Even though Obama’s expressions on universal rights were not a focus of the Chinese media, his comments were not completely omitted. They were simply treated as secondary to the Taiwan-China issue.
 
However, the World Journal, another Chinese newspaper in the United States with strong influence in the Taiwanese American community, had the headline, “Internet Strengthens Democracy,” on the last page of its four-page coverage of Obama’s visit to China. The article explained in detail Obama’s strong support for open access to the Internet and information.
 
Moreover, Chinese media said it was not surprising to see Obama bringing up the issue of individual rights in the town hall meeting. His motive for greeting Chinese students, after all, was to promote American values to Chinese youth, who are more open to new perspectives on social issues.
 
In fact, Leung Kwokshu, a reporter with KTSF Channel 26 one of the most popular Chinese language news programs in the San Francisco Bay Area, did a news analysis on the meeting. He stated that Obama focused his efforts on young people because the “younger generation in China appears to be more nationalistic and can be often anti-American.”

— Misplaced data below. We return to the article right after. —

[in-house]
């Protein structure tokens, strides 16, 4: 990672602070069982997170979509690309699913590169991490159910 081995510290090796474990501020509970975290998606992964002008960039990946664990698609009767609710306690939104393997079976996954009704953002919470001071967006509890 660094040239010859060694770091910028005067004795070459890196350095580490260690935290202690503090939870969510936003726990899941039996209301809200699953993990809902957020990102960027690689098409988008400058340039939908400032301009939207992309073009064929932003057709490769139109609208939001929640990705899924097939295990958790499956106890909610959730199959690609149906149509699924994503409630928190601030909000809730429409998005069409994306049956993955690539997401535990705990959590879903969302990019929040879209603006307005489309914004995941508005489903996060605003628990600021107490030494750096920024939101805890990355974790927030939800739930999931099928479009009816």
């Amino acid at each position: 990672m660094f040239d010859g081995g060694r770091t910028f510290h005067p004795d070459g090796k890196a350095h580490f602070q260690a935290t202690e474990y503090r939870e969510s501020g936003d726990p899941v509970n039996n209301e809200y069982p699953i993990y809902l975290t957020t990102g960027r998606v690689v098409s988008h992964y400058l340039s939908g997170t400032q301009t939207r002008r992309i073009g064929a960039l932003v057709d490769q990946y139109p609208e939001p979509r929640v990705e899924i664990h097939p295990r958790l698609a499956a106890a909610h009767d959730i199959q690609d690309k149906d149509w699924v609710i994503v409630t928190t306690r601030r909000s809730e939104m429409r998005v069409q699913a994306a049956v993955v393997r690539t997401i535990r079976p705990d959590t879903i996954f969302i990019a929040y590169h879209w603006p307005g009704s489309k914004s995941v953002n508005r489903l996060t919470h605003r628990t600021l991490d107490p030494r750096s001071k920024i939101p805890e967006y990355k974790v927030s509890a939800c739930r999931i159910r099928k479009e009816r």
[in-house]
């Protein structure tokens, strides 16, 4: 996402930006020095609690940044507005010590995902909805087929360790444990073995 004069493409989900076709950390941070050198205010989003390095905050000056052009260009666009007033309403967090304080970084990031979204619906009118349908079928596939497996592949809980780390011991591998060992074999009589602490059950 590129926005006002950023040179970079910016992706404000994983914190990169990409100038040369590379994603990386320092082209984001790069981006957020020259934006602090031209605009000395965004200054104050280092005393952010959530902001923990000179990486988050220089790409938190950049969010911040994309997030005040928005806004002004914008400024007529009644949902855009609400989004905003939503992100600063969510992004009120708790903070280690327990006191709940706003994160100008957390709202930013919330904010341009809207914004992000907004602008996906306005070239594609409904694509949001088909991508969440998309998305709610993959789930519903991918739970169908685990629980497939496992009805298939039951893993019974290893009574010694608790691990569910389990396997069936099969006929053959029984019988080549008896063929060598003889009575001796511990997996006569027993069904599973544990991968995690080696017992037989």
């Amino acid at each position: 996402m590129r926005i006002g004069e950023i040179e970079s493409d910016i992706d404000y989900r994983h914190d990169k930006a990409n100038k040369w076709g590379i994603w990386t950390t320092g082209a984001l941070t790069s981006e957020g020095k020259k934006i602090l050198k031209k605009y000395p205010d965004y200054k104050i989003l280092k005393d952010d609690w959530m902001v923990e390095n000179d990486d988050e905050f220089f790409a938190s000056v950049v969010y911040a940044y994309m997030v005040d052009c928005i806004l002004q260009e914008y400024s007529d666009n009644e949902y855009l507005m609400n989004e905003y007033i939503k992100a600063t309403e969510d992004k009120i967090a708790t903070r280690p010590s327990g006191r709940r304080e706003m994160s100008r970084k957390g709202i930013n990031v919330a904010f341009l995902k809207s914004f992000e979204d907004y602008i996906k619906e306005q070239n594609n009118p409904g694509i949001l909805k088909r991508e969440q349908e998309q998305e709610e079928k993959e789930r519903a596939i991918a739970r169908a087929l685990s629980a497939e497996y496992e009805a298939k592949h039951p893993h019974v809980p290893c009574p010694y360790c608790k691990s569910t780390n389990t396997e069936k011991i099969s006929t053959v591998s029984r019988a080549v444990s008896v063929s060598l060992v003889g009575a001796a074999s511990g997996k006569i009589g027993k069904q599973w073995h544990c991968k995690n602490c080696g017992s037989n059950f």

But Obama has once again proven his popularity among young people, with Chinese students describing him after the meeting as “eloquent,” “close to people,” and “a gentleman.”
 
According to an immediate report by Yu Donghui, a reporter with China Press who traveled to Shanghai and interviewed students at the venue, Obama left a favorable and memorable impression among China’s youth.
 
“Obama is very nice, his approach to China is very friendly. He answers the questions very well but too bad the time was short,” said Wang Tingting, a female college student who was interviewed.
 
Many students were also impressed that Obama came to the audience to shake hands with them before leaving the meeting.
 
Live broadcasting of the meeting was shown in the United States on the White House Web site. It immediately stirred up conversations on facebook. Some users showed support for Obama’s modest and less offensive way of introducing universal rights to the Chinese audience; others believe he should have been more straightforward on human rights in China.